Gov. DeSantis signs ban on ‘vaccine passports’ requirements by business, schools, agencies

A Carnival cruise ship is docked at PortMiami, one of five Florida seaports where cruiselines operate. Photo by Joe Raedle/Getty Images

Gov. Ron DeSantis’ ban on enforcement of “vaccine passports” by state and local governments or private businesses is now state law.

The governor signed legislation encoding the ban in the Florida Statutes on Monday in St. Petersburg. Previously, he enforced the ban through an executive order he signed on April 2.

The new law takes effect on July 1, although DeSantis’ executive order will remain in effect until then.

DeSantis also signed an executive order suspending all remaining local COVID-related restrictions on the public.

“I think that’s the evidence-based thing to do. I think folks that are saying that they need to be policing people at this point — if you’re saying that, you really are saying you don’t believe in the vaccines, you don’t believe in the data, you don’t believe in the science,” he said.

The new law gives governors the authority to suspend local emergency ordinances. It also expands the Legislature’s oversight of emergency orders and authority to cancel them.

Bear in mind, the pandemic is by no means over over. As of Monday, the state had reported that more than 2.2 million people in Florida, including nonresidents, had tested positive for the coronavirus. More than 36,000 Floridians and visitors had dies.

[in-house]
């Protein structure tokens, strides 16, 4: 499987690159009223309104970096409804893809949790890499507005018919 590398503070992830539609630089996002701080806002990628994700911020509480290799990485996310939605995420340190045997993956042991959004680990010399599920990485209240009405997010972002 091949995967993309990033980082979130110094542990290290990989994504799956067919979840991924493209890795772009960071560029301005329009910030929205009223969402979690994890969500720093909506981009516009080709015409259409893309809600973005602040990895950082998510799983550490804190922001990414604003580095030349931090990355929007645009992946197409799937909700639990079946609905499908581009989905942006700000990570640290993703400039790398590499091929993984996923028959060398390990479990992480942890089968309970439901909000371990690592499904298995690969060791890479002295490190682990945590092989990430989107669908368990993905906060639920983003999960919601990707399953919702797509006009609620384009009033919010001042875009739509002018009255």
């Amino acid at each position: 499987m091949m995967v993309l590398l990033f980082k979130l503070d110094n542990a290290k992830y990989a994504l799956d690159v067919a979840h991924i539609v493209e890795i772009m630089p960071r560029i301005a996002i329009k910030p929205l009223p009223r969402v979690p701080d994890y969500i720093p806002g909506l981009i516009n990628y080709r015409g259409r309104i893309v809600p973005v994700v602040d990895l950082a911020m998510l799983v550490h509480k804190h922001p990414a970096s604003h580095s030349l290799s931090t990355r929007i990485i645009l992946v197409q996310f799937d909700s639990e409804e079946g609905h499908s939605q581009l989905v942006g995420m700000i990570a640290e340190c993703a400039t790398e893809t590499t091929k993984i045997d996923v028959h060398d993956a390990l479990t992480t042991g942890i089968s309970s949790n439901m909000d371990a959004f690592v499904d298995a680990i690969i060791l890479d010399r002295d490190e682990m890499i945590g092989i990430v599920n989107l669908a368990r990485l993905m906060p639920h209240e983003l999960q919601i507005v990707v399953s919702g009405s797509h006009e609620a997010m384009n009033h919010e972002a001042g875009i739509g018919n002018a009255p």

The so-called passports are documents, on paper or on cellphone apps, attesting that the holder has been fully vaccinated against the coronavirus.

“It’s not really restricting business or government on that as much as its protecting you, saying you have a right to participate in society regardless of that,” DeSantis said.

In fact, the new law does tie businesses’ hands, declaring that they “may not require patrons or customers to provide any documentation certifying COVID-19 vaccination or post-infection recovery to gain access to, entry upon, or service from the business operations in this state.”

The same goes for schools and government agencies, although the bill does allow them to institute “screening protocols consistent with authoritative or controlling government-issued guidance to protect public health.”

The penalty is fines of up to $5,000 per violation.

The International Airline Travel Association and some ocean cruise lines are encouraging or requiring these documents to ensure safe travel. DeSantis has taken the federal government to court to force resumption of cruise departures from Florida ports.

“They’re not going to be able to do it in the state of Florida,” DeSantis said on Fox News last week.

Michael Moline
Michael Moline has covered politics and the legal system for more than 30 years. He is a former managing editor of the San Francisco Daily Journal and former assistant managing editor of The National Law Journal. He began his career covering the Florida Capitol for United Press International. More recently, he wrote for Florida Politics.